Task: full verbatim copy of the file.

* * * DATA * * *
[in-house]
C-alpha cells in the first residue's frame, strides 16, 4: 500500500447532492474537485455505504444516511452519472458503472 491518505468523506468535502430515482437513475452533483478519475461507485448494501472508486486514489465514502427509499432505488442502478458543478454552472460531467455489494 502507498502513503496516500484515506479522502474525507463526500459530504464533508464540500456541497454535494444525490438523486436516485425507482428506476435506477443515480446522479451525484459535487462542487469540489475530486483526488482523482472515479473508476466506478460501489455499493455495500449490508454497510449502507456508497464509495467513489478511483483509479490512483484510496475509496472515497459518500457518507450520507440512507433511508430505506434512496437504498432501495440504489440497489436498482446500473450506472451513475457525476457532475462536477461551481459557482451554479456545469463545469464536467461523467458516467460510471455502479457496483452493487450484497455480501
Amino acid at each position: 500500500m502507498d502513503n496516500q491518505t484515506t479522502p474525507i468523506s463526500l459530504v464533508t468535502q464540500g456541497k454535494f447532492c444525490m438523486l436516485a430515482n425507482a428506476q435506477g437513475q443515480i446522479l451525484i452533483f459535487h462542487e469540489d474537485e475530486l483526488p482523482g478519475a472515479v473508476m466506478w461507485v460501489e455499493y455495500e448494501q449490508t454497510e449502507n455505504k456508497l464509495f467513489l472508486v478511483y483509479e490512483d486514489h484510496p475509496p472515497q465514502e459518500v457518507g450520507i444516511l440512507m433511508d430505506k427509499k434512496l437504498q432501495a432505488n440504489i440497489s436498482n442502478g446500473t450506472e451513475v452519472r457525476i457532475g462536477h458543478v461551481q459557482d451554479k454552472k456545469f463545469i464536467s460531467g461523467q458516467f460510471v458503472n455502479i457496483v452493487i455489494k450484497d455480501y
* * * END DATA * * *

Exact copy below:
[in-house]
C-alpha cells in the first residue's frame, strides 16, 4: 500500500447532492474537485455505504444516511452519472458503472 491518505468523506468535502430515482437513475452533483478519475461507485448494501472508486486514489465514502427509499432505488442502478458543478454552472460531467455489494 502507498502513503496516500484515506479522502474525507463526500459530504464533508464540500456541497454535494444525490438523486436516485425507482428506476435506477443515480446522479451525484459535487462542487469540489475530486483526488482523482472515479473508476466506478460501489455499493455495500449490508454497510449502507456508497464509495467513489478511483483509479490512483484510496475509496472515497459518500457518507450520507440512507433511508430505506434512496437504498432501495440504489440497489436498482446500473450506472451513475457525476457532475462536477461551481459557482451554479456545469463545469464536467461523467458516467460510471455502479457496483452493487450484497455480501
Amino acid at each position: 500500500m502507498d502513503n496516500q491518505t484515506t479522502p474525507i468523506s463526500l459530504v464533508t468535502q464540500g456541497k454535494f447532492c444525490m438523486l436516485a430515482n425507482a428506476q435506477g437513475q443515480i446522479l451525484i452533483f459535487h462542487e469540489d474537485e475530486l483526488p482523482g478519475a472515479v473508476m466506478w461507485v460501489e455499493y455495500e448494501q449490508t454497510e449502507n455505504k456508497l464509495f467513489l472508486v478511483y483509479e490512483d486514489h484510496p475509496p472515497q465514502e459518500v457518507g450520507i444516511l440512507m433511508d430505506k427509499k434512496l437504498q432501495a432505488n440504489i440497489s436498482n442502478g446500473t450506472e451513475v452519472r457525476i457532475g462536477h458543478v461551481q459557482d451554479k454552472k456545469f463545469i464536467s460531467g461523467q458516467f460510471v458503472n455502479i457496483v452493487i455489494k450484497d455480501y